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Bouncing droplets on a billiard table
1. A. A. Samarskii and A. N. Tikhonov, Equations of Mathematical Physics (Dover, 1963).
10. A. Eddi, E. Sultan, J. Moukhtar, E. Fort, M. Rossi, and Y. Couder, “ Information stored in faraday waves: The origin of a path memory,” J. Fluid Mech. 674, 433–463 (2011).
12. E. Fort, A. Eddi, A. Boudaoud, J. Moukhtar, and Y. Couder, “ Path-memory induced quantization of classical orbits,” Proc. Natl. Acad. Sci. U.S.A. 107, 17515–17520 (2010).
15. L. D. Landau and E. M. Lifshitz, Fluid Mechanics (Butterworth-Heinemann, 1959).
17.We remark that another natural (Faraday) length scale is set using the linear dispersion relation in combination with the period T. Such a choice, however, leads to a more complicated form for the coefficients in the dimensionless equation.
18. A. Oza, R. R. Rosales, and J. Bush, “ A trajectory equation for walking droplets: Pilot-wave hydrodynamics” (unpublished).
19.We omit the case of an oscillating instability when the derivative of the iterative map is less than −1.
20. D. Harris, J. Moukhtar, E. Fort, Y. Couder, and J. Bush, “ Pilot-wave dynamics in confined geometries” (unpublished).
21. J. Molacek and J. Bush, “ Droplets bouncing on a vibrating fluid bath” (unpublished).
22. J. Molacek and J. Bush, “ Drops walking on a vibrating fluid bath: Towards a hydrodynamic pilot-wave theory” (unpublished).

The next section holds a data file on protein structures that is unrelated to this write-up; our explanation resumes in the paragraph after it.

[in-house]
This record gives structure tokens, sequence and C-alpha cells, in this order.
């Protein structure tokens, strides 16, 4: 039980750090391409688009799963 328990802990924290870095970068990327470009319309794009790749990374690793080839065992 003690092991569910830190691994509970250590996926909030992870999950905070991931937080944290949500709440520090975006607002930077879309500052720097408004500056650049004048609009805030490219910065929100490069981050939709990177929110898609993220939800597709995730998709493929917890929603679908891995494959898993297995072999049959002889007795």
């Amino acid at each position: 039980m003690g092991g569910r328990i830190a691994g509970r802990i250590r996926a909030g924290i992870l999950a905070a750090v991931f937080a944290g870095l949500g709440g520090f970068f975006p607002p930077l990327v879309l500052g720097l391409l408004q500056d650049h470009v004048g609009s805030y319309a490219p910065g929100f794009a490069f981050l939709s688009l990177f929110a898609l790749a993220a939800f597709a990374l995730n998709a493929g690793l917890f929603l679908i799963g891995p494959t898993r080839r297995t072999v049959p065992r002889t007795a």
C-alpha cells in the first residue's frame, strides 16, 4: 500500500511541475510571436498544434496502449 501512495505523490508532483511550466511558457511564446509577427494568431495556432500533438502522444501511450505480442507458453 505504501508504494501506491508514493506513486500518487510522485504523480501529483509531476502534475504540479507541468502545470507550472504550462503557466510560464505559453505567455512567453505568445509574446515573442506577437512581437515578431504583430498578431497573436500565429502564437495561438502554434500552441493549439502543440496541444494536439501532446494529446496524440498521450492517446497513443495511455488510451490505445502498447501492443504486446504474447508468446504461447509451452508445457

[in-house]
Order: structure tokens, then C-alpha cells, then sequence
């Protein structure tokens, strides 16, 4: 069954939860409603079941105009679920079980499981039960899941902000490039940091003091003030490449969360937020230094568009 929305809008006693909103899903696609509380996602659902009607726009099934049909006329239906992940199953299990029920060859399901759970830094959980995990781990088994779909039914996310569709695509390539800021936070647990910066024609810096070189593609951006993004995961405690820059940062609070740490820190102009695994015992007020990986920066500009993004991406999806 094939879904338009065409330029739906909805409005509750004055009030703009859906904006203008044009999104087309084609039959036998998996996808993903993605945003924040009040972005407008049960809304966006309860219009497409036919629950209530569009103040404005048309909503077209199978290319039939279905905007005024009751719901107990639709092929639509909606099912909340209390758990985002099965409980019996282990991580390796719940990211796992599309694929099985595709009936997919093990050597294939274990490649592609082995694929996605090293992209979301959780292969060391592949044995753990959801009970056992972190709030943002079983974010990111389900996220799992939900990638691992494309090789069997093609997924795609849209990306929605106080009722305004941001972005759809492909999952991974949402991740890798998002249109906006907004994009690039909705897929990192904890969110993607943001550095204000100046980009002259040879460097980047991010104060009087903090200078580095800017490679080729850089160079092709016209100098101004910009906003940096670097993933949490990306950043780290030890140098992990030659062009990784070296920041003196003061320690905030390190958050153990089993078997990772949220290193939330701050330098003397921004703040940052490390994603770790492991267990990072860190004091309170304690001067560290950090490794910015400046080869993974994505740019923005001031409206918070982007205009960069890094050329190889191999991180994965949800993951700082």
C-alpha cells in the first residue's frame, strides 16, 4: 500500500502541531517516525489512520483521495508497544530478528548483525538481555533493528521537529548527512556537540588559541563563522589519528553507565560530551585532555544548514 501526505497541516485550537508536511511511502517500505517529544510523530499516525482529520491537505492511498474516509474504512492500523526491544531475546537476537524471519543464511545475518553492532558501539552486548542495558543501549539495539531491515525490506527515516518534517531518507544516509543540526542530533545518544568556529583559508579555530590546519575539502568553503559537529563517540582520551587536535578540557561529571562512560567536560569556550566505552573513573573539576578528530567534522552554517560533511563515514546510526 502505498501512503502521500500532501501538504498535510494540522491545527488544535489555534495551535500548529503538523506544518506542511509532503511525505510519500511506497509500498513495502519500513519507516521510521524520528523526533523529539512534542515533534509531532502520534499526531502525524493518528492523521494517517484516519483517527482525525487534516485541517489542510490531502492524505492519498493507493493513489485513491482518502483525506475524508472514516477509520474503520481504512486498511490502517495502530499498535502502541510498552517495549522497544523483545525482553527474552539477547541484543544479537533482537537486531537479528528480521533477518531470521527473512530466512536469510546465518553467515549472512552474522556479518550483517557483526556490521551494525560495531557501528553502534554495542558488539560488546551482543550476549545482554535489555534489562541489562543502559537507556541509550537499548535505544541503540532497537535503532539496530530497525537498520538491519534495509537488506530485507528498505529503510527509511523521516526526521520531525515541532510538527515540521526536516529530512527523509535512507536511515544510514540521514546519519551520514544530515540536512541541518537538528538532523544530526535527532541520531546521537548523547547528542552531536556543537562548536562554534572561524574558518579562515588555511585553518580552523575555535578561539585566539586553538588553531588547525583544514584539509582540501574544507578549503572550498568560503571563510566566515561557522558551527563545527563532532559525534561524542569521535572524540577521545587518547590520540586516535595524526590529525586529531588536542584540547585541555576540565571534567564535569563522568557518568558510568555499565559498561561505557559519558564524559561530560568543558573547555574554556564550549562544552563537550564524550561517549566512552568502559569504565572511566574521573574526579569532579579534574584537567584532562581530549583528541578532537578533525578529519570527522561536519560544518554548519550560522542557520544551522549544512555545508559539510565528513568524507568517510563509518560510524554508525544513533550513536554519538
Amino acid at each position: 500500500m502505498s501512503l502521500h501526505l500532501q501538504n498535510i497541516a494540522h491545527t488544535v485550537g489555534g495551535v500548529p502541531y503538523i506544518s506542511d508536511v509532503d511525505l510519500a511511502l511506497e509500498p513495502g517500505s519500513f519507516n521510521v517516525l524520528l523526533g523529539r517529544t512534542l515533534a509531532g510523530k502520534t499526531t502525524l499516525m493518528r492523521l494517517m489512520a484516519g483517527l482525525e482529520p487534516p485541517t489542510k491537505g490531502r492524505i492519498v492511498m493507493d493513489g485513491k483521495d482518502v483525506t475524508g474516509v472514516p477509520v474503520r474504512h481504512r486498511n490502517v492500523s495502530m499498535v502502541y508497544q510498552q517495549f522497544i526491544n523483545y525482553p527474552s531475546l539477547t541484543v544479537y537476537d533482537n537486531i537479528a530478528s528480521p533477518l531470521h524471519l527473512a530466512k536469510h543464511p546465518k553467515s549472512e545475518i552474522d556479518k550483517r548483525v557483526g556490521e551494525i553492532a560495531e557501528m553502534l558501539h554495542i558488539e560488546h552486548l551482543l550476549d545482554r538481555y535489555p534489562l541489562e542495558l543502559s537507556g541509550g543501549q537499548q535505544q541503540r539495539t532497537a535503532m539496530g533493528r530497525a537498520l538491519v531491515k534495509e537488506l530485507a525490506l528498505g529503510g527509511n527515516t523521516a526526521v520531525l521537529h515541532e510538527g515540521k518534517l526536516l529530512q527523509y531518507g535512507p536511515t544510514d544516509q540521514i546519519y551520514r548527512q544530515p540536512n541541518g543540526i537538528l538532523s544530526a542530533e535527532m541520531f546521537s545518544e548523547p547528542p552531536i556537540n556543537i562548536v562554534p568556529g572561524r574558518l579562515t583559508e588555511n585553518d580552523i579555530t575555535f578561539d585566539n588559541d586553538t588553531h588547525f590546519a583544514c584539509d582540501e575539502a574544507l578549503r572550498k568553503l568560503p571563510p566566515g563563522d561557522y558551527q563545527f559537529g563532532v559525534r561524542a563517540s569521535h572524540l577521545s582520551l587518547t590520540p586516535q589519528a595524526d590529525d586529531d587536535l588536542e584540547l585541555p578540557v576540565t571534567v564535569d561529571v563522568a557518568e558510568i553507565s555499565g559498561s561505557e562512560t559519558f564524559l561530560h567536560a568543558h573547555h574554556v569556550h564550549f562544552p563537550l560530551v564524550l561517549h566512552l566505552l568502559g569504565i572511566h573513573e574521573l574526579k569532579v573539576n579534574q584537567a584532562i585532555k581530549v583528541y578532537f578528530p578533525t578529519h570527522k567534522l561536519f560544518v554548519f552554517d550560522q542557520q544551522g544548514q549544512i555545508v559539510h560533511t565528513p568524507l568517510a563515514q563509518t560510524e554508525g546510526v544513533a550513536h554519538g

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In a set of experiments, Couder et al. demonstrate that an oscillating fluid bed may propagate a bouncing droplet through the guidance of the surface waves. I present a dynamical systems model, in the form of an iterative map, for a droplet on an oscillating bath. I examine the droplet bifurcation from bouncing to walking, and prescribe general requirements for the surface wave to support stable walking states. I show that in addition to walking, there is a region of large forcing that may support the chaotic motion of the droplet. Using the map, I then investigate the droplet trajectories in a square (billiard ball) domain. I show that in large domains, the long time trajectories are either non-periodic dense curves or approach a quasiperiodic orbit. In contrast, in small domains, at low forcing, trajectories tend to approach an array of circular attracting sets. As the forcing increases, the attracting sets break down and the droplet travels throughout space.
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